2. Words and deeds of prophetic women and men which challenge us to confront powers and structures of evil with justice, compassion and the transforming power of love;
  3. Wisdom from the world’s religions which call us to respond to God’s love by loving our neighbors as ourselves;
  4. Humanist teachings which counsel us to heed the guidance of reason and the results of science, and warn us against idolatries of the mind and spirit.
  5. Spiritual teachings of Earth-centered traditions which celebrate the sacred circle of life and instruct us to live in harmony with the rhythms of nature.
  6. Grateful for the religious pluralism which enriches and ennobles our faith, we are inspired to deepen our understanding and expand our vision. As free congregations we enter into this covenant, promising to one another our mutual trust and support.

From Unitarian Universalist Association bylaws (Article II, Section C-2.1)
Used with permission.

What Do Unitarian Universalists Believe?

  1. We believe in the freedom of religious expression. All individuals should be encouraged to develop their own personal theology, and to present openly their religious opinions without fear of censure or reprisal.
  2. We believe in the toleration of religious ideas. All religions, in every age and culture, possess not only an intrinsic merit, but also a potential value for those who have learned the art of listening.
  3. We believe in the authority of reason and conscience. The ultimate arbiter in religion is not a church, or a document, or an official, but the personal choice and decision of the individual.
  4. We believe in the never-ending search for Truth. If the mind and heart are truly free and open, the revelations which appear to the human spirit are infinitely numerous, eternally fruitful, and wondrously exciting.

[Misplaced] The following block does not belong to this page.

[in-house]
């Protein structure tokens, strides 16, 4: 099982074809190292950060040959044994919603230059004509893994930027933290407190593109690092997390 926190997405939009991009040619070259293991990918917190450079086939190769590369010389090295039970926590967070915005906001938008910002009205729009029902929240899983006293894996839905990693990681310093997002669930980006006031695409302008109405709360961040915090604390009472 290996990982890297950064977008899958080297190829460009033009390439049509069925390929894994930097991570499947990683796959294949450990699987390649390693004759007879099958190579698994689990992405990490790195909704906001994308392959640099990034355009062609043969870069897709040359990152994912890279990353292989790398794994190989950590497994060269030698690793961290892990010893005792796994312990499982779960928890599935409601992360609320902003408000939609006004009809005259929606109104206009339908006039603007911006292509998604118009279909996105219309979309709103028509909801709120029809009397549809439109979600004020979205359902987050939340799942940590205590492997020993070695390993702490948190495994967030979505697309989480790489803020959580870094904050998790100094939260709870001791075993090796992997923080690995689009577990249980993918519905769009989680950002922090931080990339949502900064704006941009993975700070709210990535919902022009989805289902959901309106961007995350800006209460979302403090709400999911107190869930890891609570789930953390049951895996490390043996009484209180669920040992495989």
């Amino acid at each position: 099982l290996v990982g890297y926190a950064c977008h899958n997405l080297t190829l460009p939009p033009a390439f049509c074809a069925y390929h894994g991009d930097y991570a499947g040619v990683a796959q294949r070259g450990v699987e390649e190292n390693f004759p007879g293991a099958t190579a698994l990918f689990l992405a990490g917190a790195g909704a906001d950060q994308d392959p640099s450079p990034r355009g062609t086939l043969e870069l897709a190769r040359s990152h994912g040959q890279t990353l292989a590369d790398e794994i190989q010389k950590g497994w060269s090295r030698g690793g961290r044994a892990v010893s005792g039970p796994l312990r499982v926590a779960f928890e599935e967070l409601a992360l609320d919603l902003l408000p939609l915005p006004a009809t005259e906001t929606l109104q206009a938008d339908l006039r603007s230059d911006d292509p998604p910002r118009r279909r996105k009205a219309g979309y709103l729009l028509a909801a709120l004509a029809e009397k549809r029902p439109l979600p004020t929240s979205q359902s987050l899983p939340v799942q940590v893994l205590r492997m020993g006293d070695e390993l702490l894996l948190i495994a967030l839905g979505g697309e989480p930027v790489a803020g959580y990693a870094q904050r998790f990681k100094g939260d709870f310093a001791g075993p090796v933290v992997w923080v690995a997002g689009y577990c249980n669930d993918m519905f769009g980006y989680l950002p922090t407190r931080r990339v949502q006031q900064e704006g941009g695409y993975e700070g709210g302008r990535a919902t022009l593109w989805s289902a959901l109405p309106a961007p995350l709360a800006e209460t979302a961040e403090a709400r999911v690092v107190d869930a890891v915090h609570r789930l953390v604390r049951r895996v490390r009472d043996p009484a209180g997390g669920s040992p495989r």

5. We believe in the unity of experience. There is no fundamental conflict between faith and knowledge, religion and the world, the sacred and the secular, since they all have their source in the same reality.
  6. We believe in the worth and dignity of each human being. All people on earth have an equal claim to life, liberty, and justice — and no idea, ideal, or philosophy is superior to a single human life.
  7. We believe in the ethical application of religion. Good works are the natural product of a good faith, the evidence of an inner grace that finds completion in social and community involvement.
  8. We believe in the motive force of love. The governing principle in human relationships is the principle of love, which always seeks the welfare of others and never seeks to hurt or destroy.
  9. We believe in the necessity of the democratic process. Records are open to scrutiny, elections are open to members, and ideas are open to criticism — so that people might govern themselves.
  10. We believe in the importance of a religious community. The validation of experience requires the confirmation of peers, who provide a critical platform along with a network of mutual support.